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Abu Dhabi, UAETuesday 13 November 2018

Mykonos: peaceful pursuits on a five -star party island

We find that despite its reputation as a party spot for the rich and famous, Mykonos has plenty of sedate charms beyond all-night clubs when you visit outside peak months

Top international DJs fly in on private jets every day to host all-night club parties. Music starts blasting out across the sand at the bigger beaches from 3pm. Rental Jeeps and quad bikes clog the hilly roads, and you have absolutely no chance of hiring anything open-topped unless you have thought to book months ahead. And in the warren of whitewashed lanes of Mykonos Town, in boutiques such as Soho-Soho and the ridiculously photogenic Louis Vuitton on a little square shaded by an ancient olive tree, it’s easier to find skimpy, glittery club- and beach-wear or a Chanel lipstick than the usual Greek island offerings of olive oil or locally made soap. But that’s just in July and August.

More than anywhere else on the planet, including Ibiza, Mustique and St Barts, Mykonos has a reputation for being the world’s five-star party island. In high season, the reputation is deserved. That’s when parties at Nammos, at Psarou – the first of the famous beach clubs to open, in 2005 – at Scorpios at Paraga, Principote at Panormos, Cavo Paradiso, SantAnna and Nemo pulsate until 7am. When the island’s taxi drivers work around the clock, ferrying clubbers out at midnight and back to their hotels at dawn, and restaurants are often still serving breakfast at 5pm.

Outside those high-season months, however, it’s a different story. At the start and end of the holiday season, when the population has yet to swell from the 10,000 who live here year-round to the 180,000 who pack in during July and August, Mykonos reveals itself to be mostly a calm, quiet little island. If you want a peaceful week of sightseeing and sunshine, great hotels and good food, June or late September or October are delightful times to go.

At 10 kilometres by 15km, Mykonos is one of the smallest of the Aegean Islands. Scenically, it’s hardly the most beautiful, with stony fields, hillsides sparsely scattered with fig and olive trees, and a constant salty breeze ensuring little grows in its thin soil, although the local council’s policy that buildings are painted a dazzling white, and no more than two storeys high, gives the island an architecturally harmonious appeal.

Yet Mykonos possesses three great blessings. Firstly, whereas most Greek island’s beaches are pebbly, about 25 sandy beaches fringe its jagged coastline. Secondly, it has a hard-working, pragmatic population who happily endorse the municipality’s strict planning laws, which also ban advertising hoardings, permit neon signs only at petrol stations and pharmacies, and generally ensure the island looks Instagram-ready at all times and in all places. Thirdly, its tiny neighbouring island, Delos, is the site of some of the most important and romantic ancient ruins in Greece.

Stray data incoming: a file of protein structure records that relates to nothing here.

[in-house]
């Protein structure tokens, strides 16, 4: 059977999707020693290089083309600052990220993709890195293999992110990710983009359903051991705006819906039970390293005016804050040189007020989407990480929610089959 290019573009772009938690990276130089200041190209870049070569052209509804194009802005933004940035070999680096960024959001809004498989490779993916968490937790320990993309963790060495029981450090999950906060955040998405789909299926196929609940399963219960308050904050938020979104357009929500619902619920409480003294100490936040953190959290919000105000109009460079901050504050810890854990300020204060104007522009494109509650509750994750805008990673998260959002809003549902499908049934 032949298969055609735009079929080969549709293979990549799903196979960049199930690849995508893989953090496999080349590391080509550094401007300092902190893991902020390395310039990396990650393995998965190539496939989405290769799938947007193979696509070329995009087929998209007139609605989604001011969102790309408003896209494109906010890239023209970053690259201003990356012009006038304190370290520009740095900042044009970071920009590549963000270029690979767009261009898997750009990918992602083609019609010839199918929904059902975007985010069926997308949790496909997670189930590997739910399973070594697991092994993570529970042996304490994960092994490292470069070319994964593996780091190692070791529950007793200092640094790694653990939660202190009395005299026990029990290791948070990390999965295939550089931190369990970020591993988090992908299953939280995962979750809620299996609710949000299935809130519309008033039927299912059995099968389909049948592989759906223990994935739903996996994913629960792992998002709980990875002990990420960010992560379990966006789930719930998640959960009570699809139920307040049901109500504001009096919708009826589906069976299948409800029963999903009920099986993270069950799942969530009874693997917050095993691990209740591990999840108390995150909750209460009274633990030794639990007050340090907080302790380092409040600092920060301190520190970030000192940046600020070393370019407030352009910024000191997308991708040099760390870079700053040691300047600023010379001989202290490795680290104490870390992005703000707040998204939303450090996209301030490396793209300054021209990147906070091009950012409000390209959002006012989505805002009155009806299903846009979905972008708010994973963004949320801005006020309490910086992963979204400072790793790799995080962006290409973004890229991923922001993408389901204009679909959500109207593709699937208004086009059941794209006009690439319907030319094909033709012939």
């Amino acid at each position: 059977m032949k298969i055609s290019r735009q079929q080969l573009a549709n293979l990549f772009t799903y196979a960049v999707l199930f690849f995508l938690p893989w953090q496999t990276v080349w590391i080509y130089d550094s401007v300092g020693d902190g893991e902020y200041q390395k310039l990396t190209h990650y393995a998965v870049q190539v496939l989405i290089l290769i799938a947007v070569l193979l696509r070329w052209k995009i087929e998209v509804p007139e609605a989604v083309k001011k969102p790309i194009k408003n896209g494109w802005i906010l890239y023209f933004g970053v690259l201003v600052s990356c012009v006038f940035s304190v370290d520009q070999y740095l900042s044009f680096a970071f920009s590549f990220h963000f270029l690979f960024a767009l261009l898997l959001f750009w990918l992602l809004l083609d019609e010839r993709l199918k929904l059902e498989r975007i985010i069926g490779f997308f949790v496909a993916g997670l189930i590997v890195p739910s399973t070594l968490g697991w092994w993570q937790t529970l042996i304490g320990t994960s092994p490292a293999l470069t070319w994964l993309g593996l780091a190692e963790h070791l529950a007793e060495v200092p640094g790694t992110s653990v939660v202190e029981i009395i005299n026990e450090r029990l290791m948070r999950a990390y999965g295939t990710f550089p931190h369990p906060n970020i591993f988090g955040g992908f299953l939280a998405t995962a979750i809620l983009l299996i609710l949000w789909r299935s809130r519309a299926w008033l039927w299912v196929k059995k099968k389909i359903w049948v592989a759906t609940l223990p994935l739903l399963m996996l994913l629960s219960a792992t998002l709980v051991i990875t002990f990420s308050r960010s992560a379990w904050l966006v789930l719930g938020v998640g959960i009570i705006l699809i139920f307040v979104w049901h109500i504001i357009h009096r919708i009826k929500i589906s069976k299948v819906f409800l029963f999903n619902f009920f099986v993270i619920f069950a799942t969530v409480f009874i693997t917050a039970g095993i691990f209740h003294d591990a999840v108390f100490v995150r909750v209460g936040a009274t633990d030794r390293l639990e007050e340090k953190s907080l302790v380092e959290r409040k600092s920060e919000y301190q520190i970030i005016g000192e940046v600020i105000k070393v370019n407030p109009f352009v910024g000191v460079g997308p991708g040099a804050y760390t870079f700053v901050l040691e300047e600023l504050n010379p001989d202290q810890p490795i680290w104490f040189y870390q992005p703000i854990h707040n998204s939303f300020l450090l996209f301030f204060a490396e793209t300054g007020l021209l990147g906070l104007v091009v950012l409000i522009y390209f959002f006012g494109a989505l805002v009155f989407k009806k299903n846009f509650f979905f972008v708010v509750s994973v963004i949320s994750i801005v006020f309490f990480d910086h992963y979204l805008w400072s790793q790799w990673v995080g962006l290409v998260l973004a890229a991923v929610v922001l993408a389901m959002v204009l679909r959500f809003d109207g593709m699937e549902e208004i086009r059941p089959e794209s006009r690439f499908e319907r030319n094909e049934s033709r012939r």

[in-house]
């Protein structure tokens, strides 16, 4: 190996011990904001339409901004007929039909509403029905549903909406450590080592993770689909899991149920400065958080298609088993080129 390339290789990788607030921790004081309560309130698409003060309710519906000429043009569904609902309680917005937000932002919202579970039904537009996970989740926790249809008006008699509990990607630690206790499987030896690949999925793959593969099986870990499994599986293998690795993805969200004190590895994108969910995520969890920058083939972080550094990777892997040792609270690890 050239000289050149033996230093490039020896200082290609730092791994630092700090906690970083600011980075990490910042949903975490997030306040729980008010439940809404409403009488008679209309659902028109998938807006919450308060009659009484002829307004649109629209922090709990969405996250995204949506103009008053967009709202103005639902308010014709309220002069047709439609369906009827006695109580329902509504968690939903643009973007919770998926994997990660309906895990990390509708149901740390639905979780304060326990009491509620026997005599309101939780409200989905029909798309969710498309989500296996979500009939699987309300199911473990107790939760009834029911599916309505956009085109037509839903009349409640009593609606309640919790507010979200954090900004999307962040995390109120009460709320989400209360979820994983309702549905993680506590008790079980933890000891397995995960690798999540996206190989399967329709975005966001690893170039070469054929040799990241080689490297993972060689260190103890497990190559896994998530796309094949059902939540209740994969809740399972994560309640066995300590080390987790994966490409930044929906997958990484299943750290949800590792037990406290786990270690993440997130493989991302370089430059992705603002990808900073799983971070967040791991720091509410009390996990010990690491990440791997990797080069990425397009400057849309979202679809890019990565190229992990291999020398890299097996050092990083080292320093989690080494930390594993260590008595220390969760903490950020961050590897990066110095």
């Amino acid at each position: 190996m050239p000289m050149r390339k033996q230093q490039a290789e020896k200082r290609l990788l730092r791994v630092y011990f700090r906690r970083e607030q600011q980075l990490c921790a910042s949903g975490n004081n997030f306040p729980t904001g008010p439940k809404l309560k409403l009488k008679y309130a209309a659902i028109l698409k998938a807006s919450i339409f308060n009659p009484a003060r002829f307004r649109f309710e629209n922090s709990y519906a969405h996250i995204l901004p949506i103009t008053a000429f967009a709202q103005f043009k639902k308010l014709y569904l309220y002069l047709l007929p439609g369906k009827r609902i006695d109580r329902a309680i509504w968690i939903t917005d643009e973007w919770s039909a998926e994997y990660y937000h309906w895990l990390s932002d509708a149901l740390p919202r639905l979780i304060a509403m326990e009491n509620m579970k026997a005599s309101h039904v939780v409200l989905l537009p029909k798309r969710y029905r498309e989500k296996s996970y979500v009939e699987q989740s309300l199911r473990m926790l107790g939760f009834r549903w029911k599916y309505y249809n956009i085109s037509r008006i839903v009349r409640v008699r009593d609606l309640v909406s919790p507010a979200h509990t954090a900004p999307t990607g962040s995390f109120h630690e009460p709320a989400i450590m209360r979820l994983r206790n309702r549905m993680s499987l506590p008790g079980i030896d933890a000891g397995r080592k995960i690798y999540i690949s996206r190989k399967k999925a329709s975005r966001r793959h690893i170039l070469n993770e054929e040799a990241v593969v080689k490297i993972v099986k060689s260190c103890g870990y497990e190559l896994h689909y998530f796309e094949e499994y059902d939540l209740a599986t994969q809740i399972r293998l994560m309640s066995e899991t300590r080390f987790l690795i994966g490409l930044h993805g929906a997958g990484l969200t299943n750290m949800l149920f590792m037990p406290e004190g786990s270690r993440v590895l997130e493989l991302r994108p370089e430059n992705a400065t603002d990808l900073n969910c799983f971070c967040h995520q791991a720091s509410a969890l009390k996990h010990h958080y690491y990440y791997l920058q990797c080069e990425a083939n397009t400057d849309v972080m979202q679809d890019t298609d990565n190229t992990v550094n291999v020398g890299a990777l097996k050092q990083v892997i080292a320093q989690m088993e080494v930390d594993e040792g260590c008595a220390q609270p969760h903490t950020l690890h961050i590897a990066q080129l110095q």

In July and August, the best hotels and restaurants, which rival anything St Tropez has to offer, reliably pull in celebrity guests – including Bella Hadid, Kendall Jenner, Usain Bolt and Lewis Hamilton last summer. So the appeal of a spring or (better, because the water is warmer) late-summer stay is that rates are considerably lower than in high season.

It’s easy to get a waterfront table at Bill & Coo. You don’t have to queue to get a seat for the 20-minute ferry crossing to Delos. Plus, daytime temperatures hover around a delicious 25°C or so, much lower than in August.

Visiting in late September, I discover that some islanders still seem to be recovering from the excesses of summer. “Some hoteliers are half-dead by the end of August,” my guide Anastasios laughs as we sit on the terrace of my hotel on my second morning in Mykonos, planning a sightseeing schedule. “They make their money in summer, for sure, but they work around the clock for it. They have to hire extra staff to cope with all the demands for room service at 4am or 5am. As for the guests, three American girls here booked an island tour with me on their last day in August, because they wanted to say they’d seen more of the island than just the clubs. But as I drove them around, they could barely keep their eyes open. They said: ‘We need a holiday after this holiday’. I said: ‘Then you should really come back to Mykonos in September.”’